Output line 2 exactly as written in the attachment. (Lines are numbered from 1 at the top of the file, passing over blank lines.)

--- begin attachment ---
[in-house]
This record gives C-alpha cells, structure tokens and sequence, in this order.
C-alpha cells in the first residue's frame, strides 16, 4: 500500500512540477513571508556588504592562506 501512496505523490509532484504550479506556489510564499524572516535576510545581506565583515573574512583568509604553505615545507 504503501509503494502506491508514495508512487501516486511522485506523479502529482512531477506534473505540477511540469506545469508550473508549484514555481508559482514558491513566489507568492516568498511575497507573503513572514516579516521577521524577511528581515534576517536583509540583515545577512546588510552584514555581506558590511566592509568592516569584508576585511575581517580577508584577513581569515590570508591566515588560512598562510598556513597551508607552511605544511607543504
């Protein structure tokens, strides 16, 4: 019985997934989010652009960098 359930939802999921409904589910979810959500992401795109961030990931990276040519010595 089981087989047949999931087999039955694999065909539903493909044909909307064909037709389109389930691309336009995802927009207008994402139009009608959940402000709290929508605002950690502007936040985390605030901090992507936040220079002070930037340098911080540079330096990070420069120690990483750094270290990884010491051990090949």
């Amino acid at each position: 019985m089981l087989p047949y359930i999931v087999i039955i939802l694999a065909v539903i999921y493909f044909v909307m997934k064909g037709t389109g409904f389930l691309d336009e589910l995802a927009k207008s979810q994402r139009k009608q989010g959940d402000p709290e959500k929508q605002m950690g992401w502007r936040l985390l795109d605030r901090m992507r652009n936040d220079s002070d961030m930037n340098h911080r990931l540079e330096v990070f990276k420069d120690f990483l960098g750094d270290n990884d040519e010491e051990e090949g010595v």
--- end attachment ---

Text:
This record gives C-alpha cells, structure tokens and sequence, in this order.